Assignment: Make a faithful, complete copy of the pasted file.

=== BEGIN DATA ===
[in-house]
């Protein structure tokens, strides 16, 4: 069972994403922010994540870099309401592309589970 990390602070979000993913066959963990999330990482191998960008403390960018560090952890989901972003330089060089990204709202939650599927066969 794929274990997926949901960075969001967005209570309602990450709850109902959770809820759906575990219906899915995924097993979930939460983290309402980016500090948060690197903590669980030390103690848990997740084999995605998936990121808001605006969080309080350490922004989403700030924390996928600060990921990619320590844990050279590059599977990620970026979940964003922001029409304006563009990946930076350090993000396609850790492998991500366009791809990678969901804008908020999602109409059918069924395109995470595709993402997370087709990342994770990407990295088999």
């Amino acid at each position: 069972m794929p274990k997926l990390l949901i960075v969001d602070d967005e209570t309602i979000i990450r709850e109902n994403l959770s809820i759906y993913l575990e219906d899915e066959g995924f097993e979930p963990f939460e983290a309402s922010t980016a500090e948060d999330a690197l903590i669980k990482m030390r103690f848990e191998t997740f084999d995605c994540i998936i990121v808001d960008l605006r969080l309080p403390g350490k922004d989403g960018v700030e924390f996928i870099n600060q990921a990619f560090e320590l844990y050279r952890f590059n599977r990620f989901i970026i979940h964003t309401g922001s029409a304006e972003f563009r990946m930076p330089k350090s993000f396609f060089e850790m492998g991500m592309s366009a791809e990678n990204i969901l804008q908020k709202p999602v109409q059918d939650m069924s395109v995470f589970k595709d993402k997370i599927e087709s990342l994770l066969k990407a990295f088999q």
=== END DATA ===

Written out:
[in-house]
């Protein structure tokens, strides 16, 4: 069972994403922010994540870099309401592309589970 990390602070979000993913066959963990999330990482191998960008403390960018560090952890989901972003330089060089990204709202939650599927066969 794929274990997926949901960075969001967005209570309602990450709850109902959770809820759906575990219906899915995924097993979930939460983290309402980016500090948060690197903590669980030390103690848990997740084999995605998936990121808001605006969080309080350490922004989403700030924390996928600060990921990619320590844990050279590059599977990620970026979940964003922001029409304006563009990946930076350090993000396609850790492998991500366009791809990678969901804008908020999602109409059918069924395109995470595709993402997370087709990342994770990407990295088999």
């Amino acid at each position: 069972m794929p274990k997926l990390l949901i960075v969001d602070d967005e209570t309602i979000i990450r709850e109902n994403l959770s809820i759906y993913l575990e219906d899915e066959g995924f097993e979930p963990f939460e983290a309402s922010t980016a500090e948060d999330a690197l903590i669980k990482m030390r103690f848990e191998t997740f084999d995605c994540i998936i990121v808001d960008l605006r969080l309080p403390g350490k922004d989403g960018v700030e924390f996928i870099n600060q990921a990619f560090e320590l844990y050279r952890f590059n599977r990620f989901i970026i979940h964003t309401g922001s029409a304006e972003f563009r990946m930076p330089k350090s993000f396609f060089e850790m492998g991500m592309s366009a791809e990678n990204i969901l804008q908020k709202p999602v109409q059918d939650m069924s395109v995470f589970k595709d993402k997370i599927e087709s990342l994770l066969k990407a990295f088999q």